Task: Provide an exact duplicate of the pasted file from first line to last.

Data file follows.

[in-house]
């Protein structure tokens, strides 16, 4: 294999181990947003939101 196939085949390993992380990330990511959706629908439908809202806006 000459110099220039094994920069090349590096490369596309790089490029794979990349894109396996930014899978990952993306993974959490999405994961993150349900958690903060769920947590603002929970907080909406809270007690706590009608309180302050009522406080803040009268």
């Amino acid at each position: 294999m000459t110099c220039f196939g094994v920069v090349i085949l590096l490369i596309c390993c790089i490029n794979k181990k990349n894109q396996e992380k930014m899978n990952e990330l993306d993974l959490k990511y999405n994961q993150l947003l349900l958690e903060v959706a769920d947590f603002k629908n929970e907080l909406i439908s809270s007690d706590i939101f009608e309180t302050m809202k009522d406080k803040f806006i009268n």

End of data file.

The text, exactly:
[in-house]
């Protein structure tokens, strides 16, 4: 294999181990947003939101 196939085949390993992380990330990511959706629908439908809202806006 000459110099220039094994920069090349590096490369596309790089490029794979990349894109396996930014899978990952993306993974959490999405994961993150349900958690903060769920947590603002929970907080909406809270007690706590009608309180302050009522406080803040009268």
């Amino acid at each position: 294999m000459t110099c220039f196939g094994v920069v090349i085949l590096l490369i596309c390993c790089i490029n794979k181990k990349n894109q396996e992380k930014m899978n990952e990330l993306d993974l959490k990511y999405n994961q993150l947003l349900l958690e903060v959706a769920d947590f603002k629908n929970e907080l909406i439908s809270s007690d706590i939101f009608e309180t302050m809202k009522d406080k803040f806006i009268n």